10 Oral Hygiene Tips for a Healthy Body

Oral Hygiene Tips

Oral hygiene leads to a healthy smile and a healthy body, but it involves a good deal more than just a quick tooth brushing whenever you happen to remember to do it. Yet most of the ways to ensure good oral hygiene are not that difficult, time-consuming or expensive.

As your experienced Vancouver dentist notes, it’s just a matter of being conscious of the importance of good oral health and the possible consequences of ignoring it.

How to Brush your Teeth

#1 Watch what goes in your mouth

Acidic and sugary foods and beverages can cause havoc, as sweetness encourages the build-up of decay-causing bacteria, while acidic drinks and foods can leave an acid residue on the teeth. This can cause erosion of the enamel.

#2 Your teeth are not tools

Using your teeth to tear open packets or take the tops off bottles, bite off string or perform any function other than chewing food is a no-no. It could chip the enamel or the tooth itself and lead to expensive dental work.

#3 Drink enough water

Plaque build-up increases in a dry mouth. Drinking plenty of water will keep sensitive mouth tissue moist and assist your saliva in its functions of neutralizing acids and removing food debris left in the mouth.

#4 Brush your teeth correctly

Spend 2 minutes twice a day brushing your teeth using a soft or medium brush you replace every three or four months, and a fluoride toothpaste. Don’t exert too much pressure and be sure to reach every tooth in your mouth. Brush with an up and down motion, being careful to gently include the gum line. Once a day, clean between your teeth using dental floss or an interdental brush.

#5 Regular dental cleanings

A professional cleaning can help prevent oral bacteria build-up which could lead to inflammation and infection.  The infection and the bacteria can spread to other parts of the body via the bloodstream. This has been linked to cardiovascular disease like strokes and clogged arteries, as well as to endocarditis, an infection of the heart’s inner lining.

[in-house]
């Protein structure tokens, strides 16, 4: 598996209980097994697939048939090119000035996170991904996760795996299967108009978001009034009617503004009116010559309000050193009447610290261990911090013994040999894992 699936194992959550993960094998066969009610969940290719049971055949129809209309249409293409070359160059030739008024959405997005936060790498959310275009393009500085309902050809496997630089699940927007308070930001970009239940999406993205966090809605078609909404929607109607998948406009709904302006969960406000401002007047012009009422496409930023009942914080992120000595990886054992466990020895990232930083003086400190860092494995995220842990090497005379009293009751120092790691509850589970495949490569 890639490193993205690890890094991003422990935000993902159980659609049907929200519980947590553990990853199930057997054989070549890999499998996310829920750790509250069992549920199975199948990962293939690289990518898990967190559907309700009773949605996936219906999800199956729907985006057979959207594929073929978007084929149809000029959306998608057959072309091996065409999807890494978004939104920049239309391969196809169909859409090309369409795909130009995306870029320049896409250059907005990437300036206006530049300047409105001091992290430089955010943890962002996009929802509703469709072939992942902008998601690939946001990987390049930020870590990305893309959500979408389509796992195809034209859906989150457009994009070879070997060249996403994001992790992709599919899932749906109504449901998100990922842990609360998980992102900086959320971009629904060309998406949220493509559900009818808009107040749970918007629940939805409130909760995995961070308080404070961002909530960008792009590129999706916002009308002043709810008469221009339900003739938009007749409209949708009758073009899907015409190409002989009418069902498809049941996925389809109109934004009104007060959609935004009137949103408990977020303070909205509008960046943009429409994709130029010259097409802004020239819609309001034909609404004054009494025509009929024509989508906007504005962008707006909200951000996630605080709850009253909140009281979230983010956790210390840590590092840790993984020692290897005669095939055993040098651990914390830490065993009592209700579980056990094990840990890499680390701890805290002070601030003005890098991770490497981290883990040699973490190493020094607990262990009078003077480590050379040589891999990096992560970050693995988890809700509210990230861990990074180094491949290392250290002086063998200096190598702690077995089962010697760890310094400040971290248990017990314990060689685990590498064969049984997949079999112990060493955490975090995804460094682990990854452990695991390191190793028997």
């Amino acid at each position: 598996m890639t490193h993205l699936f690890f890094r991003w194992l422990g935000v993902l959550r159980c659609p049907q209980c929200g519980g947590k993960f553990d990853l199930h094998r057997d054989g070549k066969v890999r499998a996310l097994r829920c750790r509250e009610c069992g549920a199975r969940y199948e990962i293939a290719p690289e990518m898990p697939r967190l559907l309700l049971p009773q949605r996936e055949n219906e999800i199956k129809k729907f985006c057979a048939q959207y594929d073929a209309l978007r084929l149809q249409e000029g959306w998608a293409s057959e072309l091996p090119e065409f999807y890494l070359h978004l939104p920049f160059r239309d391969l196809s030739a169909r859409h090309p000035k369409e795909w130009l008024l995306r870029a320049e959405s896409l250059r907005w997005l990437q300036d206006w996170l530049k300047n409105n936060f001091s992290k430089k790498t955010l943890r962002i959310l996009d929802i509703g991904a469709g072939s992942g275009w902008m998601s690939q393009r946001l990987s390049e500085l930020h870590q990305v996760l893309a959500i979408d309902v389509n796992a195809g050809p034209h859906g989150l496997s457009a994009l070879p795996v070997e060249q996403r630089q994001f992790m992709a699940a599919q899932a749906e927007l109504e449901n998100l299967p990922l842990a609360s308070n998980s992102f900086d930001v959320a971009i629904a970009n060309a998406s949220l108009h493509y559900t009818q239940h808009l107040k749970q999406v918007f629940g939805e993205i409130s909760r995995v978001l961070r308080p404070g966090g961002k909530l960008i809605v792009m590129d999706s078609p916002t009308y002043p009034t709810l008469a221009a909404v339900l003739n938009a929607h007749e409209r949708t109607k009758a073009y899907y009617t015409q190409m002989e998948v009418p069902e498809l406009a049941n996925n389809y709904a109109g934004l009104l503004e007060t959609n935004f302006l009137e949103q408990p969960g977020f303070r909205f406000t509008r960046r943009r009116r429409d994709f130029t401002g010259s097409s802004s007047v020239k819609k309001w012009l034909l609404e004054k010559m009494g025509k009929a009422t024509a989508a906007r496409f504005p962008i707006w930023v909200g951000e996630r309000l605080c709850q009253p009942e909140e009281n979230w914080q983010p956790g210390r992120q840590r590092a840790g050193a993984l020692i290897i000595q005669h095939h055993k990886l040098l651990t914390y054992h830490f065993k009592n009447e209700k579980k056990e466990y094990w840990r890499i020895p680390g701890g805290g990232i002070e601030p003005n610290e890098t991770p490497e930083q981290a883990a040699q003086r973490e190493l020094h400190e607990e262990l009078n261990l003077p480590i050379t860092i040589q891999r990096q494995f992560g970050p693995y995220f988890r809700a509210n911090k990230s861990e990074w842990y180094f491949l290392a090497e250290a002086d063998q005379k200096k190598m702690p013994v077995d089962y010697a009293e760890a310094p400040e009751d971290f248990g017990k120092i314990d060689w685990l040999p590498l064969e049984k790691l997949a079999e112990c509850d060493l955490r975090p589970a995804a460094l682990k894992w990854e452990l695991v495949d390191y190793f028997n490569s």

Even if you have a regular oral hygiene routine, the dentist can get to places you just can’t reach yourself. It also enables your dentist to screen you for oral cancer.

#6 Be alert

Be alert for any changes in your mouth like gum swelling, redness or bleeding, or any sores or changes in your tongue, teeth or lining of your mouth. If you are concerned, consult your nearest Vancouver dentist.

#7 Have regular check-ups

Your dentist will not only check for cavities, but also pick up early signs of oral disease like periodontal disease or oral cancer. Early treatment may save your life. Preferably schedule check-ups every six months, but definitely don’t leave it for more than a year..

#8 Fight gum or periodontal disease

Gum disease is not only a threat to your teeth and the bones that support them, but it has also been linked to premature birth and low birth weight.

It has also been shown to have a two-way tie with diabetes: People with diabetes seem to be more prone to getting gum disease, and those with gum disease seem to have a bigger problem with blood glucose control, so speeding up the progression of diabetes.

#9 Lessen dental problems

Oral hygiene may not stop you from ever needing another filling or having any other dental work done, but it sure will lessen the amount of dental work you are likely to need in the future.

#10 Prevent bad breath:

Bad breath or halitosis can be caused by certain diseases, medications or items in your diet, but the most common cause is poor oral hygiene. Debris and food particles left in your mouth quickly make your breath smell bad, as does smoking.

Cleaning your tongue once a day using a soft toothbrush or a tongue scraper will help keep your breath fresh.

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